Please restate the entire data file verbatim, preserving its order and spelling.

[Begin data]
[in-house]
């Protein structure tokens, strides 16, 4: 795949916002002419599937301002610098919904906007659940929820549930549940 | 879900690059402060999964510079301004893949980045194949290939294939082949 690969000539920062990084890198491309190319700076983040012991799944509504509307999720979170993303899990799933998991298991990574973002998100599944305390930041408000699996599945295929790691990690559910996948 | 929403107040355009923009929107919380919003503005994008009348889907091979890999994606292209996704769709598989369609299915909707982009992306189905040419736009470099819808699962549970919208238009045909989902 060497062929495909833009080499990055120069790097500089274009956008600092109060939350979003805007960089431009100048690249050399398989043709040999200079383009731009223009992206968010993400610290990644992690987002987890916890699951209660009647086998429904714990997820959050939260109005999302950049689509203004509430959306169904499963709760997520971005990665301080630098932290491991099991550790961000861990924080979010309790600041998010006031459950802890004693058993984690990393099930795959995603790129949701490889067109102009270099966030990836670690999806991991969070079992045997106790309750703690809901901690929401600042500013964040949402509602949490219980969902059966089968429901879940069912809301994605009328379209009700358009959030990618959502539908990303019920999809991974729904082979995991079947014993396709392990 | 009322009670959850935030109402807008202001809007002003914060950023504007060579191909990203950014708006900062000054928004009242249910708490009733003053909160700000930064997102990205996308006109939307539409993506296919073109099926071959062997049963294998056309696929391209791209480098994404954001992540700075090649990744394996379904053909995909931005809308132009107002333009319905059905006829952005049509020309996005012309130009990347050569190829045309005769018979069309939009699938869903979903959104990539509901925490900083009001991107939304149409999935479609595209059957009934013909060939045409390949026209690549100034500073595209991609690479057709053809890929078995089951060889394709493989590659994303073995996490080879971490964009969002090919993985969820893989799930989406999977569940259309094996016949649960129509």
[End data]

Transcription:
[in-house]
């Protein structure tokens, strides 16, 4: 795949916002002419599937301002610098919904906007659940929820549930549940 | 879900690059402060999964510079301004893949980045194949290939294939082949 690969000539920062990084890198491309190319700076983040012991799944509504509307999720979170993303899990799933998991298991990574973002998100599944305390930041408000699996599945295929790691990690559910996948 | 929403107040355009923009929107919380919003503005994008009348889907091979890999994606292209996704769709598989369609299915909707982009992306189905040419736009470099819808699962549970919208238009045909989902 060497062929495909833009080499990055120069790097500089274009956008600092109060939350979003805007960089431009100048690249050399398989043709040999200079383009731009223009992206968010993400610290990644992690987002987890916890699951209660009647086998429904714990997820959050939260109005999302950049689509203004509430959306169904499963709760997520971005990665301080630098932290491991099991550790961000861990924080979010309790600041998010006031459950802890004693058993984690990393099930795959995603790129949701490889067109102009270099966030990836670690999806991991969070079992045997106790309750703690809901901690929401600042500013964040949402509602949490219980969902059966089968429901879940069912809301994605009328379209009700358009959030990618959502539908990303019920999809991974729904082979995991079947014993396709392990 | 009322009670959850935030109402807008202001809007002003914060950023504007060579191909990203950014708006900062000054928004009242249910708490009733003053909160700000930064997102990205996308006109939307539409993506296919073109099926071959062997049963294998056309696929391209791209480098994404954001992540700075090649990744394996379904053909995909931005809308132009107002333009319905059905006829952005049509020309996005012309130009990347050569190829045309005769018979069309939009699938869903979903959104990539509901925490900083009001991107939304149409999935479609595209059957009934013909060939045409390949026209690549100034500073595209991609690479057709053809890929078995089951060889394709493989590659994303073995996490080879971490964009969002090919993985969820893989799930989406999977569940259309094996016949649960129509």